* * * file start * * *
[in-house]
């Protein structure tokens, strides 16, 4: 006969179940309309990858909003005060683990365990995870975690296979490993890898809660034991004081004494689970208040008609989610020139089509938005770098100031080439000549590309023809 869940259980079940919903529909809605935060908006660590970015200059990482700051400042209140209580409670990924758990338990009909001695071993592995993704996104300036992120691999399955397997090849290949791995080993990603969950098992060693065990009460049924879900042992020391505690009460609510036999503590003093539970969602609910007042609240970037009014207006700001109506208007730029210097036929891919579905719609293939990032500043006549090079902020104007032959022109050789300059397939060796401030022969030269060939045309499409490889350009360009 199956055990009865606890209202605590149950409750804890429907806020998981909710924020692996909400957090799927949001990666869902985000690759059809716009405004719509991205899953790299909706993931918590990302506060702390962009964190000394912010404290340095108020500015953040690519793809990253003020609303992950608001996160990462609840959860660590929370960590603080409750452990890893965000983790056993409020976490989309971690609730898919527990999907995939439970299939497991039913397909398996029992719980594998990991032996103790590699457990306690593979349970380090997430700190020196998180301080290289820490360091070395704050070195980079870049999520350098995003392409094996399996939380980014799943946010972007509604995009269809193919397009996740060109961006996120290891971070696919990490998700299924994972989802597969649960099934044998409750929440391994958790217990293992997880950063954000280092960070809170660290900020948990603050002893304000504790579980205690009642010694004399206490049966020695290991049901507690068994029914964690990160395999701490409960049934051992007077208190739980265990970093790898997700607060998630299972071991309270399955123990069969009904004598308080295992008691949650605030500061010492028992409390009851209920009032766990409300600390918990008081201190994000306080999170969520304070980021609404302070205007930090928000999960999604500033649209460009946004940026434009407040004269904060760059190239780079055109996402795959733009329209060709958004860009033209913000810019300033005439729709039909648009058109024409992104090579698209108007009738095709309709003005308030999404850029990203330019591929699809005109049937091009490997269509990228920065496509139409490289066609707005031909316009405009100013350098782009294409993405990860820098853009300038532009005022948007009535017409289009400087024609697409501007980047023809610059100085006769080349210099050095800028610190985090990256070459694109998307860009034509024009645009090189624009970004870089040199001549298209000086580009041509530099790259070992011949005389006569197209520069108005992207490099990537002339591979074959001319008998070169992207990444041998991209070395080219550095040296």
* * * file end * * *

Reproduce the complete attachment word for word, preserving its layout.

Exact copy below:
[in-house]
């Protein structure tokens, strides 16, 4: 006969179940309309990858909003005060683990365990995870975690296979490993890898809660034991004081004494689970208040008609989610020139089509938005770098100031080439000549590309023809 869940259980079940919903529909809605935060908006660590970015200059990482700051400042209140209580409670990924758990338990009909001695071993592995993704996104300036992120691999399955397997090849290949791995080993990603969950098992060693065990009460049924879900042992020391505690009460609510036999503590003093539970969602609910007042609240970037009014207006700001109506208007730029210097036929891919579905719609293939990032500043006549090079902020104007032959022109050789300059397939060796401030022969030269060939045309499409490889350009360009 199956055990009865606890209202605590149950409750804890429907806020998981909710924020692996909400957090799927949001990666869902985000690759059809716009405004719509991205899953790299909706993931918590990302506060702390962009964190000394912010404290340095108020500015953040690519793809990253003020609303992950608001996160990462609840959860660590929370960590603080409750452990890893965000983790056993409020976490989309971690609730898919527990999907995939439970299939497991039913397909398996029992719980594998990991032996103790590699457990306690593979349970380090997430700190020196998180301080290289820490360091070395704050070195980079870049999520350098995003392409094996399996939380980014799943946010972007509604995009269809193919397009996740060109961006996120290891971070696919990490998700299924994972989802597969649960099934044998409750929440391994958790217990293992997880950063954000280092960070809170660290900020948990603050002893304000504790579980205690009642010694004399206490049966020695290991049901507690068994029914964690990160395999701490409960049934051992007077208190739980265990970093790898997700607060998630299972071991309270399955123990069969009904004598308080295992008691949650605030500061010492028992409390009851209920009032766990409300600390918990008081201190994000306080999170969520304070980021609404302070205007930090928000999960999604500033649209460009946004940026434009407040004269904060760059190239780079055109996402795959733009329209060709958004860009033209913000810019300033005439729709039909648009058109024409992104090579698209108007009738095709309709003005308030999404850029990203330019591929699809005109049937091009490997269509990228920065496509139409490289066609707005031909316009405009100013350098782009294409993405990860820098853009300038532009005022948007009535017409289009400087024609697409501007980047023809610059100085006769080349210099050095800028610190985090990256070459694109998307860009034509024009645009090189624009970004870089040199001549298209000086580009041509530099790259070992011949005389006569197209520069108005992207490099990537002339591979074959001319008998070169992207990444041998991209070395080219550095040296």